Recreation of a 1925 Workers’ Club epitomises constructivist and Soviet design codes
The Art Russe Foundation and Moscow State Stroganov Academy of Industrial and Applied Arts’ Furniture Design Department faithfully reproduce the original uncluttered design
Founder of constructivism, painter and graphic artist Alexander Rodchenko originally designed the Workers’ Club of the USSR as a part of the Soviet Pavilion; it made its debut at the 1925 International Exhibition of Modern Decorative and Industrial Arts in Paris, with its clean, uncluttered design and starkly graphic form quickly defining the parameters of early Soviet design.
Now, students and alumni at the Moscow State Stroganov Academy of Industrial and Applied Arts’ Furniture Design Department have recreated the Workers’ Club as part of an agreement with the Art Russe Foundation. The group utilised drawings and sketches from the Alexander Rodchenko family archives, made available by the artist’s grandson and Stroganov Academy professor Alexander Lavrentyev, when creating the interior, which has been designed as a functioning and usable space.
Workers’ Club recreated by and for furniture design students
Familiar features from the original have been faithfully recreated using materials and techniques available in the early 20th century. The chess table is brought to life by furniture designer Nikolai Golikov and comes complete with constructivist wooden chess pieces designed in 1976 by Lavrentyev and his wife Irina Vasnetsova. A photo stand with hexagonal detailing, convertible desks and bookshelves are also authentically reproduced.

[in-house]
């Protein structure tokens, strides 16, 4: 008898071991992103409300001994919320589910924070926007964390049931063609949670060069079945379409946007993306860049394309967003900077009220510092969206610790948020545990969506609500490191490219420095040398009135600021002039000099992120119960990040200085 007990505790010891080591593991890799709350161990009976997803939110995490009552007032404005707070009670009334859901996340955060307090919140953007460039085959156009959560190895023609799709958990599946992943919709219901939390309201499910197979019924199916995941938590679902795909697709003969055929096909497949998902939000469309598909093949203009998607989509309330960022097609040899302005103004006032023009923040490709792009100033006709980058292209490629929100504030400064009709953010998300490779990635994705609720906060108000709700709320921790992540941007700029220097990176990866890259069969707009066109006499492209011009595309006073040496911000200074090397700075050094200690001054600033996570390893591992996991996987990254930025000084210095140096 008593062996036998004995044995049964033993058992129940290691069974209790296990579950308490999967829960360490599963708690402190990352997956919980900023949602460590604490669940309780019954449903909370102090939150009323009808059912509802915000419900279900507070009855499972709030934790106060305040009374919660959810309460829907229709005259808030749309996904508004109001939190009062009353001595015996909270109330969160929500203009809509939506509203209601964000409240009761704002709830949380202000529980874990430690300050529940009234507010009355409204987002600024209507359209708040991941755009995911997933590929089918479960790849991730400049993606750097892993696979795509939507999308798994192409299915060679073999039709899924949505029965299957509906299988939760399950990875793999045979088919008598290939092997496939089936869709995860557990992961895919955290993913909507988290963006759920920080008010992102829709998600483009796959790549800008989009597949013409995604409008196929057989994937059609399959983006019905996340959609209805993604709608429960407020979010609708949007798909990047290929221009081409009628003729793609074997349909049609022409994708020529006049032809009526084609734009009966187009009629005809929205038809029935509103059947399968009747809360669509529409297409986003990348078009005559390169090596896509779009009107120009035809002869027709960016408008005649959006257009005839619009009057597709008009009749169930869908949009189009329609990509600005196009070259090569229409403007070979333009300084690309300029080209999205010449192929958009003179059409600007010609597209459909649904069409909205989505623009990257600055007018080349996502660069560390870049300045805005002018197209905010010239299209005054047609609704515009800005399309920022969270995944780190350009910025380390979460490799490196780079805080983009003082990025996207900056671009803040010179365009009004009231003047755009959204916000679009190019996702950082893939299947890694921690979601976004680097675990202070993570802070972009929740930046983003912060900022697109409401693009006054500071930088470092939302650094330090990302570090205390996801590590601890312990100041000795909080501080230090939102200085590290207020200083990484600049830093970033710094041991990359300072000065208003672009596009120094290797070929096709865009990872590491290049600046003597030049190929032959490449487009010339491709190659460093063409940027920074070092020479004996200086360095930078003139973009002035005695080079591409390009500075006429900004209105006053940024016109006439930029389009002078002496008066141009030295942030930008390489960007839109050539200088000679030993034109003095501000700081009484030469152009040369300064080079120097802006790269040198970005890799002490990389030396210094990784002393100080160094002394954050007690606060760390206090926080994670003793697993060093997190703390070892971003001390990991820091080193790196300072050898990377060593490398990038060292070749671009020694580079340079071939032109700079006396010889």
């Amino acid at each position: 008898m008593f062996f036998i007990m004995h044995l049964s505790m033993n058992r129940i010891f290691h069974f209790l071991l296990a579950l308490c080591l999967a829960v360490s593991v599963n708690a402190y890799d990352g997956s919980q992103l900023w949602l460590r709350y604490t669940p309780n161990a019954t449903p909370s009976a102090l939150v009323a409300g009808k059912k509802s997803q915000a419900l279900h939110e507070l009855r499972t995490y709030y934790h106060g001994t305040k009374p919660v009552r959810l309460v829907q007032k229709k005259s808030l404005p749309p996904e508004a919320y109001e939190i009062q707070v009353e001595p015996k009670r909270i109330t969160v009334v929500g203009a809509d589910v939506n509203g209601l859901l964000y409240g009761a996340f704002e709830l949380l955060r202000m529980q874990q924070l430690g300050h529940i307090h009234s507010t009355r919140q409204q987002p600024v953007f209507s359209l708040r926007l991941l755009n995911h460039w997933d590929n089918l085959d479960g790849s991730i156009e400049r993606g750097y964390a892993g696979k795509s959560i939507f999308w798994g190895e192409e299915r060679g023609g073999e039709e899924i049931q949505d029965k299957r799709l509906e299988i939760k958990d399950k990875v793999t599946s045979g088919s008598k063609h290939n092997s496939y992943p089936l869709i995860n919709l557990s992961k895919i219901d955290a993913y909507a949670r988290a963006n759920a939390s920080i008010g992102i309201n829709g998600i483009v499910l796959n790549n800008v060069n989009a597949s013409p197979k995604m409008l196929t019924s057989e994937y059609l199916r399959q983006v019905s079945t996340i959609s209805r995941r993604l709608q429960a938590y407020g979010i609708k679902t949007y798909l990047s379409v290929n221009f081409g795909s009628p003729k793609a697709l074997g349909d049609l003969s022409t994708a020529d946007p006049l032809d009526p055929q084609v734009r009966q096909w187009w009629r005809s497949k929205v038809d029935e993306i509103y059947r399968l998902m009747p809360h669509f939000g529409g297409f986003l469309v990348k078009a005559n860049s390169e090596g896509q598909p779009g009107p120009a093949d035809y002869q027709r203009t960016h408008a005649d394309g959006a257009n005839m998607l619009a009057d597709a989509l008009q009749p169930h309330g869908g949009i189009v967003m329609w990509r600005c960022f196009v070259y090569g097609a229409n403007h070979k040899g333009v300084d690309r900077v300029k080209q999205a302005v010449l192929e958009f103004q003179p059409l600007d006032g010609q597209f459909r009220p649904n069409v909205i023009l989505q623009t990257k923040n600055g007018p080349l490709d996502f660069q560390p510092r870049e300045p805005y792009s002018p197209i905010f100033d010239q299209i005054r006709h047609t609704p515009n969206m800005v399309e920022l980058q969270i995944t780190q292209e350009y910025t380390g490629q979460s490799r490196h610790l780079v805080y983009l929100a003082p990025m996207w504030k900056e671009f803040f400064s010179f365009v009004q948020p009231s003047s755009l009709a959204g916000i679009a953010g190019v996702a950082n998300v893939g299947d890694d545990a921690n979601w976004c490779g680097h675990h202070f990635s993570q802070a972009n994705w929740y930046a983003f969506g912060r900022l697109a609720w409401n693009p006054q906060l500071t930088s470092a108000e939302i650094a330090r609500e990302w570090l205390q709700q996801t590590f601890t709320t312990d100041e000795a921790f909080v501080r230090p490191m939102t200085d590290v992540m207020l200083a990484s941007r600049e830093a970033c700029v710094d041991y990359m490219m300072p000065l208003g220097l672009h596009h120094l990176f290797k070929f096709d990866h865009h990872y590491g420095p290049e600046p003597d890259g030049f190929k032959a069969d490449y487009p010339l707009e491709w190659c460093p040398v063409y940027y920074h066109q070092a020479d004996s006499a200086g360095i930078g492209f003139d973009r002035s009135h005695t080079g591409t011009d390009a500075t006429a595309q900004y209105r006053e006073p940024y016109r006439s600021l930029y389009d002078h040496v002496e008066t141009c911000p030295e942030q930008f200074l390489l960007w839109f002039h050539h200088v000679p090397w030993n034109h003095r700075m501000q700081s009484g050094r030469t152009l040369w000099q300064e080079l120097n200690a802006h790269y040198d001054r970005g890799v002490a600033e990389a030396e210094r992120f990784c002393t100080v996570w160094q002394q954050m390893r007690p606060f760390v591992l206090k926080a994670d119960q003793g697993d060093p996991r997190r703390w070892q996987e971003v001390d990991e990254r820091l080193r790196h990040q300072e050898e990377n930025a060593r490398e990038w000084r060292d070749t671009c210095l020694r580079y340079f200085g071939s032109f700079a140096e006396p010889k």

‘In many respects, the goals and objectives of the Workers’ Club as an institution are aligned with those of an educational cluster, which, in essence is what a department of a higher educational institution is, especially one related to design,’ says head of the Stroganov Academy Furniture Design Department and project participant Kirill Cheburashkin. ‘Our Workers’ Club is a living space where students study and relax. We now have a unique opportunity to observe and assess the strengths and weaknesses of the recreated club. And, as professionals, to seek compromise solutions between authentic aesthetics and modern functional requirements for administrative and educational space. The project was intended to enable realisation of a beautiful, century-old utopia that has become a hallmark of Soviet furniture design.’
The reproduced Workers’ Club will remain at the Stroganov Academy, while a second version has been shipped to France to join the Russian art collection at Château la Grâce Dieu des Prieurs in Saint-Émilion. §